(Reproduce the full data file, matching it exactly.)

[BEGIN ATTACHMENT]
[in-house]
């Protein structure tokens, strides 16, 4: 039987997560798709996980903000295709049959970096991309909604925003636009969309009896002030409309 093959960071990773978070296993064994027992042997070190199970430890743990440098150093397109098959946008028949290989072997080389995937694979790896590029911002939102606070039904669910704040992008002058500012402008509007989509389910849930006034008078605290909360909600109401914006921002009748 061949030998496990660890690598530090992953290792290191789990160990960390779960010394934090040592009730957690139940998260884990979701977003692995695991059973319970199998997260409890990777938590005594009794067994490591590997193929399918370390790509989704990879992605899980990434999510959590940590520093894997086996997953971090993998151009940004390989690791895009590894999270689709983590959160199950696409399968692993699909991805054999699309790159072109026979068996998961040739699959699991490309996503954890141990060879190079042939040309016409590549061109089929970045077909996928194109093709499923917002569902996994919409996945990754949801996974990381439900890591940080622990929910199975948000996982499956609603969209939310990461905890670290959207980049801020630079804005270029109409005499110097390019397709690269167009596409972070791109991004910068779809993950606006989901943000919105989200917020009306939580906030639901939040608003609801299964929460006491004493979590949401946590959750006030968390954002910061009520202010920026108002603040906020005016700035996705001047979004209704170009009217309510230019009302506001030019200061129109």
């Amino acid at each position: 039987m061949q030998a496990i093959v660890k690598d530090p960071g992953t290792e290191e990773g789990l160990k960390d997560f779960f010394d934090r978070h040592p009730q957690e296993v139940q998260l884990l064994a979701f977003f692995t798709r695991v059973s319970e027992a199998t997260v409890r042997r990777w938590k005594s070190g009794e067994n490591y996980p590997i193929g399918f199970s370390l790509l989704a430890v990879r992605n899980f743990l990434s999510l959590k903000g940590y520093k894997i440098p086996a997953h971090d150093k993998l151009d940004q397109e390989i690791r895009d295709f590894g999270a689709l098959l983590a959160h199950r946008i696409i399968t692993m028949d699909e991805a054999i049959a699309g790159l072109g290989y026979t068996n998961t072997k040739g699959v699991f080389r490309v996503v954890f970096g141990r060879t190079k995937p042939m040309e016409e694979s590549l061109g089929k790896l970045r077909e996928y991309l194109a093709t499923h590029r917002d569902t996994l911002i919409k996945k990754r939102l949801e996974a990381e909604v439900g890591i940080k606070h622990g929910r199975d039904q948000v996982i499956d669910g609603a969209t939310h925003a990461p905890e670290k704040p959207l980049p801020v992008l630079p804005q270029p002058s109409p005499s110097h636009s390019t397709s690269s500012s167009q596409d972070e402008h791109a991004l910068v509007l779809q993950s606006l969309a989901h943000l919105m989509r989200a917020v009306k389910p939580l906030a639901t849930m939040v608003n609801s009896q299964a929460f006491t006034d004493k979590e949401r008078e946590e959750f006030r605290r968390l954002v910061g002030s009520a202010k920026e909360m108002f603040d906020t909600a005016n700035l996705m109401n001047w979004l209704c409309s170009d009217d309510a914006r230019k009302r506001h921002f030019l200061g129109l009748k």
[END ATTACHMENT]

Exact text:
[in-house]
């Protein structure tokens, strides 16, 4: 039987997560798709996980903000295709049959970096991309909604925003636009969309009896002030409309 093959960071990773978070296993064994027992042997070190199970430890743990440098150093397109098959946008028949290989072997080389995937694979790896590029911002939102606070039904669910704040992008002058500012402008509007989509389910849930006034008078605290909360909600109401914006921002009748 061949030998496990660890690598530090992953290792290191789990160990960390779960010394934090040592009730957690139940998260884990979701977003692995695991059973319970199998997260409890990777938590005594009794067994490591590997193929399918370390790509989704990879992605899980990434999510959590940590520093894997086996997953971090993998151009940004390989690791895009590894999270689709983590959160199950696409399968692993699909991805054999699309790159072109026979068996998961040739699959699991490309996503954890141990060879190079042939040309016409590549061109089929970045077909996928194109093709499923917002569902996994919409996945990754949801996974990381439900890591940080622990929910199975948000996982499956609603969209939310990461905890670290959207980049801020630079804005270029109409005499110097390019397709690269167009596409972070791109991004910068779809993950606006989901943000919105989200917020009306939580906030639901939040608003609801299964929460006491004493979590949401946590959750006030968390954002910061009520202010920026108002603040906020005016700035996705001047979004209704170009009217309510230019009302506001030019200061129109």
């Amino acid at each position: 039987m061949q030998a496990i093959v660890k690598d530090p960071g992953t290792e290191e990773g789990l160990k960390d997560f779960f010394d934090r978070h040592p009730q957690e296993v139940q998260l884990l064994a979701f977003f692995t798709r695991v059973s319970e027992a199998t997260v409890r042997r990777w938590k005594s070190g009794e067994n490591y996980p590997i193929g399918f199970s370390l790509l989704a430890v990879r992605n899980f743990l990434s999510l959590k903000g940590y520093k894997i440098p086996a997953h971090d150093k993998l151009d940004q397109e390989i690791r895009d295709f590894g999270a689709l098959l983590a959160h199950r946008i696409i399968t692993m028949d699909e991805a054999i049959a699309g790159l072109g290989y026979t068996n998961t072997k040739g699959v699991f080389r490309v996503v954890f970096g141990r060879t190079k995937p042939m040309e016409e694979s590549l061109g089929k790896l970045r077909e996928y991309l194109a093709t499923h590029r917002d569902t996994l911002i919409k996945k990754r939102l949801e996974a990381e909604v439900g890591i940080k606070h622990g929910r199975d039904q948000v996982i499956d669910g609603a969209t939310h925003a990461p905890e670290k704040p959207l980049p801020v992008l630079p804005q270029p002058s109409p005499s110097h636009s390019t397709s690269s500012s167009q596409d972070e402008h791109a991004l910068v509007l779809q993950s606006l969309a989901h943000l919105m989509r989200a917020v009306k389910p939580l906030a639901t849930m939040v608003n609801s009896q299964a929460f006491t006034d004493k979590e949401r008078e946590e959750f006030r605290r968390l954002v910061g002030s009520a202010k920026e909360m108002f603040d906020t909600a005016n700035l996705m109401n001047w979004l209704c409309s170009d009217d309510a914006r230019k009302r506001h921002f030019l200061g129109l009748k």